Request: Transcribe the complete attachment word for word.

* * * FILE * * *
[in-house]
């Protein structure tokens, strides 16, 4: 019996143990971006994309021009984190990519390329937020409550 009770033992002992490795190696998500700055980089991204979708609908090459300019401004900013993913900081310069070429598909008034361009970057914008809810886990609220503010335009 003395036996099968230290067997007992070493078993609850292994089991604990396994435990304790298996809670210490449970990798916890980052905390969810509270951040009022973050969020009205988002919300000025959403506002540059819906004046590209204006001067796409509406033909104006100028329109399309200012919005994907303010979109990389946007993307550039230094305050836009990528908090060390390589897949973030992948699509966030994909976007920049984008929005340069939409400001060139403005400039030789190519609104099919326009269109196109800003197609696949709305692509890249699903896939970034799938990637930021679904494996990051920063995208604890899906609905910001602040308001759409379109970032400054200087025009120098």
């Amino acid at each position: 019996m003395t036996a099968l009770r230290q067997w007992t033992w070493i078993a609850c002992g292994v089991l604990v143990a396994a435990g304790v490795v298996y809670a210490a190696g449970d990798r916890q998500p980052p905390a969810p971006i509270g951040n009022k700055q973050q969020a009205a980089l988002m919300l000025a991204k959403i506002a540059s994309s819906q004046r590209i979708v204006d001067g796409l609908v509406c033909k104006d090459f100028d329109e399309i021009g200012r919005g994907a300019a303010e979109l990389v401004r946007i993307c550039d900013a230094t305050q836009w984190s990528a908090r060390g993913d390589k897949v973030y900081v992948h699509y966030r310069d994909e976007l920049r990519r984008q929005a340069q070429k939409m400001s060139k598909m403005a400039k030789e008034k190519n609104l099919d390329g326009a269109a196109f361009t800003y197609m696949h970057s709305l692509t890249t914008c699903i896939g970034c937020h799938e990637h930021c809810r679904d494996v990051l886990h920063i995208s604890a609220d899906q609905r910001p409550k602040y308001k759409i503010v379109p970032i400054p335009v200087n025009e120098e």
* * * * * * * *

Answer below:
[in-house]
């Protein structure tokens, strides 16, 4: 019996143990971006994309021009984190990519390329937020409550 009770033992002992490795190696998500700055980089991204979708609908090459300019401004900013993913900081310069070429598909008034361009970057914008809810886990609220503010335009 003395036996099968230290067997007992070493078993609850292994089991604990396994435990304790298996809670210490449970990798916890980052905390969810509270951040009022973050969020009205988002919300000025959403506002540059819906004046590209204006001067796409509406033909104006100028329109399309200012919005994907303010979109990389946007993307550039230094305050836009990528908090060390390589897949973030992948699509966030994909976007920049984008929005340069939409400001060139403005400039030789190519609104099919326009269109196109800003197609696949709305692509890249699903896939970034799938990637930021679904494996990051920063995208604890899906609905910001602040308001759409379109970032400054200087025009120098």
């Amino acid at each position: 019996m003395t036996a099968l009770r230290q067997w007992t033992w070493i078993a609850c002992g292994v089991l604990v143990a396994a435990g304790v490795v298996y809670a210490a190696g449970d990798r916890q998500p980052p905390a969810p971006i509270g951040n009022k700055q973050q969020a009205a980089l988002m919300l000025a991204k959403i506002a540059s994309s819906q004046r590209i979708v204006d001067g796409l609908v509406c033909k104006d090459f100028d329109e399309i021009g200012r919005g994907a300019a303010e979109l990389v401004r946007i993307c550039d900013a230094t305050q836009w984190s990528a908090r060390g993913d390589k897949v973030y900081v992948h699509y966030r310069d994909e976007l920049r990519r984008q929005a340069q070429k939409m400001s060139k598909m403005a400039k030789e008034k190519n609104l099919d390329g326009a269109a196109f361009t800003y197609m696949h970057s709305l692509t890249t914008c699903i896939g970034c937020h799938e990637h930021c809810r679904d494996v990051l886990h920063i995208s604890a609220d899906q609905r910001p409550k602040y308001k759409i503010v379109p970032i400054p335009v200087n025009e120098e």